New research indicates that the powerful statin Crestor not only drastically lowered cholesterol levels by more than 50 percent, it actually reversed heart disease.
Cleveland Clinic cardiologist Steven Nissen led the study, which was funded by the drug's maker, Astra Zeneca.
Nissen gave more than 500 patients with blocked arteries high doses of Crestor: 40 milligrams instead of the usual 10 milligrams. Using tiny ultrasound probes, Nissen and his colleagues were able to measure the amount of plaque present in artery walls before and after the Crestor treatment.
After two years on the drug, patients showed a seven to nine percent reduction in the amount of plaque present in the arteries.
That may seem like a small amount, but since plaque buildup begins early in life, cardiologists say it is like turning back the clock:
"We were taking away many years of accumulation," says Nissen. "It's the plaque that leads to heart attacks and strokes... so if you get rid of the plaque, you get rid of the source of all those problems that patients with the disease have."
Joel Silvey was in the study. His father died of a heart attack at age 65, so he was delighted when his doctor told him the Crestor worked.
"To know that you can go two years without any additional accumulation is very good news," says Silvey.
But Crestor also comes with a dose of controversy. Because it is the most powerful statin on the market, reports CBS News medical correspondent Elizabeth Kaledin, it also has the highest rate of side effects - including muscle, liver and kidney damage. There's concern that high doses of this drug could cause more problems over the longterm. No one in this study experienced any negative side effects.
People in the study got their "bad cholesterol" to the lowest levels ever achieved and saw blockages in their blood vessels shrink as a result. It's too soon to tell whether the shrinkage of artery deposits will mean fewer heart attacks, but doctors were excited by the possibility.
"The holy grail has always been to try to reverse the disease," and this shows a way, said Dr. Steven Nissen, the Cleveland Clinic cardiologist who led the nationwide experiment and reported results at a meeting of heart doctors Monday.
"This is a paper to take seriously. It's another chapter in the story, a proof of principle," said Dr. Elizabeth Nabel, director of the National Heart, Lung and Blood Institute.
Two-thirds of the 349 study participants had regression of heart artery buildups when they took the maximum dose of Crestor, the strongest of the cholesterol-lowering statin drugs on the market and one under fire by the consumer group Public Citizen, which contends it has more side effects than its competitors.
The group said Monday that the study "does not alter our assessment that Crestor has unique risks without evidence of unique benefits" and should not be prescribed, especially at the doses used in this study unless lower doses and other drugs failed to help.
No big safety issues emerged in the new study, but doctors said it was too small to detect rare side effects and was not designed for that purpose.
The aim was to find out whether people who already had heart disease, and not just high cholesterol, could turn back the clock.
Clots in arteries are the main cause of heart attacks. Big ones are treated with angioplasty to flatten them or surgery to bypass them, but doctors have long sought a less drastic solution that also treats small buildups that can slowly worsen until they squeeze a vessel shut.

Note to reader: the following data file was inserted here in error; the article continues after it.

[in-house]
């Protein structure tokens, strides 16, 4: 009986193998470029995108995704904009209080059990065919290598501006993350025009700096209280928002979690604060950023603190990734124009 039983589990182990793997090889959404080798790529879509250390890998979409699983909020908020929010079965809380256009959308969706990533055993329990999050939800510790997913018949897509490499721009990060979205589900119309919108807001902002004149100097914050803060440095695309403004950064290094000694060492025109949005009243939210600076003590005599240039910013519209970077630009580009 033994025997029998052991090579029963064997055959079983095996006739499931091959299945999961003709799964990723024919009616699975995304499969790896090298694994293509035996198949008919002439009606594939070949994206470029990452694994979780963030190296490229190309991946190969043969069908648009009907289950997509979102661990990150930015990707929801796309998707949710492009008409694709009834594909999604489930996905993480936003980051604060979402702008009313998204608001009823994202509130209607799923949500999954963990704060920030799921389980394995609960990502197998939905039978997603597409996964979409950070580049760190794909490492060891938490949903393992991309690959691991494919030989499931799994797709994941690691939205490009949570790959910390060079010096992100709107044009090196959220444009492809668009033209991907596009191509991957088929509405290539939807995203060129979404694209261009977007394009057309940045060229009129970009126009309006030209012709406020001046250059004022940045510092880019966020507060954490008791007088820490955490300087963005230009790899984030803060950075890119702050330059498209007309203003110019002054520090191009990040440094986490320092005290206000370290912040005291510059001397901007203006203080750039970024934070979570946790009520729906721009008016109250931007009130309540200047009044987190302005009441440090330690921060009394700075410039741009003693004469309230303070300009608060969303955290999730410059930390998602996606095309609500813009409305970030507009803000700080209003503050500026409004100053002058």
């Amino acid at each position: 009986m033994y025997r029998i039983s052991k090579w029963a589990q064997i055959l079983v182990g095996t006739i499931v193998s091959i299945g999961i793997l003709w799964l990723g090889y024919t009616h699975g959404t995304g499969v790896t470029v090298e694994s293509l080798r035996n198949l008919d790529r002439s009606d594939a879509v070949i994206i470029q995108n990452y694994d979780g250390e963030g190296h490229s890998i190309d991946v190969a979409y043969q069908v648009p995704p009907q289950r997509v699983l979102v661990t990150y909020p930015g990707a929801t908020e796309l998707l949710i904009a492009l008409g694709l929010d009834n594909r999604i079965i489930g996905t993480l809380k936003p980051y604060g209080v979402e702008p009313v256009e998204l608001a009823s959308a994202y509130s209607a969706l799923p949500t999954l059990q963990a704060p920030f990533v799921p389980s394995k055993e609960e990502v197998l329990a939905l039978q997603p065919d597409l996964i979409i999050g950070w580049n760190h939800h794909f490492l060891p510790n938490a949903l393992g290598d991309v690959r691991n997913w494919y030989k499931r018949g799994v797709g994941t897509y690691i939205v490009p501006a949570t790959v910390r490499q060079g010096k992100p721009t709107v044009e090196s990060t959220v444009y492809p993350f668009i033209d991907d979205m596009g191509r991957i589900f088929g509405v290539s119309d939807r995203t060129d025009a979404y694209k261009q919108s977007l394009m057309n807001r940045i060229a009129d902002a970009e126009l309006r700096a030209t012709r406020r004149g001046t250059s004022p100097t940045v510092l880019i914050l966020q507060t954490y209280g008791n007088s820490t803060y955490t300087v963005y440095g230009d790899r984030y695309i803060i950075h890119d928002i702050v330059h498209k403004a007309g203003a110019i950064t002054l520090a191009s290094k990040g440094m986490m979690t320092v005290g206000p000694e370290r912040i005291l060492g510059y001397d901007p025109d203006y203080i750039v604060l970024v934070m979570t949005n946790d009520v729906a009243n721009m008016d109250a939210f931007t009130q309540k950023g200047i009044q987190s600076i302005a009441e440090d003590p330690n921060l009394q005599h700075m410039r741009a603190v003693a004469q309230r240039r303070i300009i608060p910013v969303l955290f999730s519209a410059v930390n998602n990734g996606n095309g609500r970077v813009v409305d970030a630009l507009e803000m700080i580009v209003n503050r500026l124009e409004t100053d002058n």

Statins such as Lipitor, Zocor and Pravachol have become the world's top-selling drugs by dramatically lowering LDL or "bad cholesterol," a culprit in clot formation.
In the study, Crestor not only dropped average LDL levels from 130 milligrams per deciliter of blood at the start to around 60, but also raised HDL or "good cholesterol" from 43 to 49.
Doctors think this dual effect may be what caused blockages to shrink, as documented by ultrasound measurements before and two years after treatment.
The volume of each patient's main blockage decreased a modest 1 percent. The amount of buildup in the most clogged artery decreased 9 percent, and in the entire length of the vessel, 7 percent, on average.
"The results are very, very exciting and break new ground," said Dr. David Williams of Rhode Island Cardiology Center, who had no role in the study.
It would have been better if it had tested Crestor against a lower dose of another statin, Dr. Roger Blumenthal of Johns Hopkins University wrote in an editorial in the Journal of the American Medical Association. The journal will publish the study in its April 5 issue.
The maximum dose for Crestor is 40 milligrams a day; it is 80 milligrams for the other, less powerful statins. Insurers already are restricting use of specific brands, something likely to escalate in the next few months as Pravachol and Zocor lose patent protection and cheaper generics become available.
The study also renews debate about how low LDL should go. Federal guidelines recommend aiming for 70 in people at high risk of heart disease, but Nissen said the benefits seen when it is pushed to 60 suggest that "as low as we can go might make more sense."
"The body needs about 40 LDL, so we're getting pretty close to what the body needs for general repair," said Dr. Christopher O'Connor, a Duke University cardiologist who had no role in the research.
Also at the conference:
However, more people whose hearts were patched had a significant reduction in their number of headaches - a result that gives hope to the device's maker, Boston-based NMT Medical Inc., which has commissioned a larger study of it in the United States.
If further studies prove the stent safe and successful, it could become the first one usable in children, who can't use current metal and drug-coated plastic stents because the devices don't grow as they do.